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Among the services we offer is the RFID Encoding. Let's see what you can program in an RFID Tag, and how much memory you need if you use Hex or ASCII encoding.

Before getting to the heart, please note that, of the 4 types of RFID memory, only 2 are programmable: the EPC memory and the user memory (if present). The reserved memory and the TID, in fact, are not rewritable.

RFID UHF Tags are provided with the EPC memory already encoded by manufacturer with a string of code. However, this does not mean that the memory of the Tag could not be rewritten. The user memory, on the contrary, is usually empty.

 

Why you might need to encode the EPC memory

Depending on the type of chip (and in particular the manufacturer), the EPC can have different factory settings. Some manufacturers supply chips all programmed with the same code string; others, with a unique code. If you want to use the factory set EPC, check how it is delivered.

The EPC can be used for different purposes: to uniquely identify an asset, or to contain specific information, such as a counter, or a product code. In the second case, it is evident that it must be overwritten; while in the first case, if each EPC is already programmed with a unique code from the factory, it is possible to skip a step and use the already programmed string. For the same purpose (the association of a code to a certain asset), it is also possible to use the TID of the chip.

These aspects are to be assessed on the basis of one's needs, the size of the various memories, and also the foreseen phases of applications of the Tag. In fact, if you can save the programming step, you must also consider that, in order to associate it, the Tag must still be read: you need to understand which solution requires less time, and therefore less waste of resources.

Tags that are actually encoded with a unique and random EPC can potentially be used without being reprogrammed, because the chances of finding two identical codes are zero. For example, the EPC number on an Alien chip is created using a combination of the ID of the wafer the chip is on, the position of the wafer, and a portion of the last 35 bits of the TID number. Together, these elements create a unique 32-bit serialization factor at the end of the EPC.

Unencoded tags with a unique and random EPC must be re-encoded before use. Some Tags are sold, as we have said, with the same EPC for the entire Tag reel; others have randomized EPCs but are not guaranteed to be unique.

So first you need to determine if the selected tags have a unique, random or serialized EPC. This can be done by checking the technical specifications of the RFID Tag.

 

Bit, Hex and ASCII - How much memory is needed

The memory of RFID chips is usually expressed in bits. Bits are basic information units. A bit can only take the values ​​zero and one. The bits are transmitted in groups of 4 digits and this binary system is the basis of all digital messages.

Starting from the bits, in fact, more complex messages can be created, using two most common encoding formats for RFID tags: Hex and ASCII.

Hexadecimal encoding (also called Hex, or base 16), is a method that uses 16 values: the numbers 0 to 9 and the letters A to F.

The 4-bit groups can assume 16 different values ​​(from 0000 to 1111), and each 4-bit string coincides with 1 hexadecimal character (also called a byte).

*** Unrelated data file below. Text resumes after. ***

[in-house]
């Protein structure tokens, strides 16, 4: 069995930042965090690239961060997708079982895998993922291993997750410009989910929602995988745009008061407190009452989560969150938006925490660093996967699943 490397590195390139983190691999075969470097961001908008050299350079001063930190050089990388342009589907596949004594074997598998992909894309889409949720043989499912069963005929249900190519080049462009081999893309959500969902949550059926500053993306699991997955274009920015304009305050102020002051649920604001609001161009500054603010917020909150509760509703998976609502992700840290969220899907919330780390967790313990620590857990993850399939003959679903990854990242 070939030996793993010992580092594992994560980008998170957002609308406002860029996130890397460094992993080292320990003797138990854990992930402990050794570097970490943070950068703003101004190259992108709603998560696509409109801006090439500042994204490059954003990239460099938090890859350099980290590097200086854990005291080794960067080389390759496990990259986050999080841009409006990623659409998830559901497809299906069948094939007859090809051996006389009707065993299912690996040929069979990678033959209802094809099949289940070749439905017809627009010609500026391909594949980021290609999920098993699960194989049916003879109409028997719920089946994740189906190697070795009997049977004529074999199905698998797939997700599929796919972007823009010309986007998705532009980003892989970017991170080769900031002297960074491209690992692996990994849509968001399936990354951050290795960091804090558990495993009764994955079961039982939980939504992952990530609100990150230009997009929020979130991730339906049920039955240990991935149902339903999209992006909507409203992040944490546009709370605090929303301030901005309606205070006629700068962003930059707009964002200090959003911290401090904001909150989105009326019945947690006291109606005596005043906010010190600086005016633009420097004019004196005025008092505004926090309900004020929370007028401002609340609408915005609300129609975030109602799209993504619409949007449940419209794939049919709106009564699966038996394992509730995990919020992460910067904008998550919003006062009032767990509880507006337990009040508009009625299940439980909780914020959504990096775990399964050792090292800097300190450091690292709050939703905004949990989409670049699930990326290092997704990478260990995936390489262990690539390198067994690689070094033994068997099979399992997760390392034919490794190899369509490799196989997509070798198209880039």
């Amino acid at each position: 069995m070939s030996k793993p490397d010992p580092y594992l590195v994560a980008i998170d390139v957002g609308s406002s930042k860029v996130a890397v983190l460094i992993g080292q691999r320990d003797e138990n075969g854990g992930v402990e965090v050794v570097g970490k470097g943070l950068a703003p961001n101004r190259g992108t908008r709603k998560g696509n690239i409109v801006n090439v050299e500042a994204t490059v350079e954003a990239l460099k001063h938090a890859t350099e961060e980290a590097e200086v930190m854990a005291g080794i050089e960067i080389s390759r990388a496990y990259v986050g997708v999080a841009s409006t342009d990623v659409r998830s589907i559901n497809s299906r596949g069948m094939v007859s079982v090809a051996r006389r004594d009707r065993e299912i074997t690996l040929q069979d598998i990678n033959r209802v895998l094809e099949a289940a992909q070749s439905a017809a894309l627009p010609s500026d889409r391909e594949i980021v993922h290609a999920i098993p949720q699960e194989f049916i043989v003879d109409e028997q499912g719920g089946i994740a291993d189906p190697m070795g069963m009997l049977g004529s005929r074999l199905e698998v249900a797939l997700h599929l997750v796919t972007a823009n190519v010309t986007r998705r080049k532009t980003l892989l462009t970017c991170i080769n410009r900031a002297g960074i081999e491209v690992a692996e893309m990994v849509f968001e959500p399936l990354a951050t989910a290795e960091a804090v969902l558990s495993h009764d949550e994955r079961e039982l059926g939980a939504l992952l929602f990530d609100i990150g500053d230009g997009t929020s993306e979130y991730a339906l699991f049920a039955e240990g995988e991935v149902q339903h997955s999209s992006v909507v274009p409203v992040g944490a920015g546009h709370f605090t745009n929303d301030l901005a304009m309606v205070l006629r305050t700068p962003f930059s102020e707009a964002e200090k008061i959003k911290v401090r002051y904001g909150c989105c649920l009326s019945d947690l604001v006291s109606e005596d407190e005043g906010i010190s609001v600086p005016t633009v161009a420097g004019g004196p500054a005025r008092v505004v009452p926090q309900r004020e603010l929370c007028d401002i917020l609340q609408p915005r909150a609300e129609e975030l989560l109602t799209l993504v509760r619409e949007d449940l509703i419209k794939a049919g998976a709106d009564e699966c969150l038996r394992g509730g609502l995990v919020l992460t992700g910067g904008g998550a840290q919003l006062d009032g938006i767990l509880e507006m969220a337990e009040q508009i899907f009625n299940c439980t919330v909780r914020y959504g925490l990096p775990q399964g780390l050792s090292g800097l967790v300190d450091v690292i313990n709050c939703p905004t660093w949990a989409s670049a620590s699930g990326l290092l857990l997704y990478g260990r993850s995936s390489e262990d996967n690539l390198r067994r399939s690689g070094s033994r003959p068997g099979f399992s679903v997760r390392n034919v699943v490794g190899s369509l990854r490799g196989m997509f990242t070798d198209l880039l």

When a 96-bit EPC is read, 96 values ​​of 0 and 1 are transmitted to the reader. These correspond to a quarter of the values ​​expressed in Hex. Therefore:

  • 32 bits correspond to 8 Hex characters
  • 64 bits correspond to 16 Hex characters
  • 96 bits correspond to 24 Hex characters
  • 128 bits correspond to 32 Hex characters
  • 256 bits correspond to 64 Hex characters

ASCII (American Standard Code for Information Interchange) encoding is more complex, meaning it uses 128 values. Each ASCII character, however, requires 2 bytes, i.e. 2 Hex characters, expressed in 8 bits. With ASCII encoding, the values ​​that the string can take include all letters of the English alphabet (upper and lower case), numbers and some special characters, such as the question mark and asterisk.

In summary, each ASCII character requires 8 bits, therefore:

  • 32 bits correspond to 4 ASCII characters
  • 64 bits correspond to 8 ASCII characters
  • 96 bits correspond to 12 ASCII characters
  • 128 bits correspond to 16 ASCII characters
  • 256 bits correspond to 32 ASCII characters

The memory of the RFID tags is rather limited. Many chips have either 96- or 128-bit EPCs. It is evident that ASCII encoding, requiring more memory, is rarely adopted. Please note that the EPC of a Tag is always encoded in hexadecimal format. So, if you want to use ASCII characters, you need to implement an ASCII-Hex conversion formula in your software for encoding and reading RFID tags.

 

In conclusion

To conclude, here are our tips.

  1. Consider whether TID can be used or EPC memory must be used
  2. Consider whether EPC memory needs to be programmed
  3. Evaluate the type of encoding required and calculate the amount of memory required

RFID tags with the physical characteristics that meet our needs are not always available with the required chip, so sometimes it is necessary to change strategy. For example, consider using Hex instead of ASCII encoding.

It should also be mentioned that the more expensive Tags often host chips with larger memory than the average. For example, the Confidex Ironside Flag is manufactured with the Monza 4E, which has a 496-bit EPC and 128-bit user memory, so it can satisfy most memory-related demands.

 

Compare the main characteristics of the RFID chips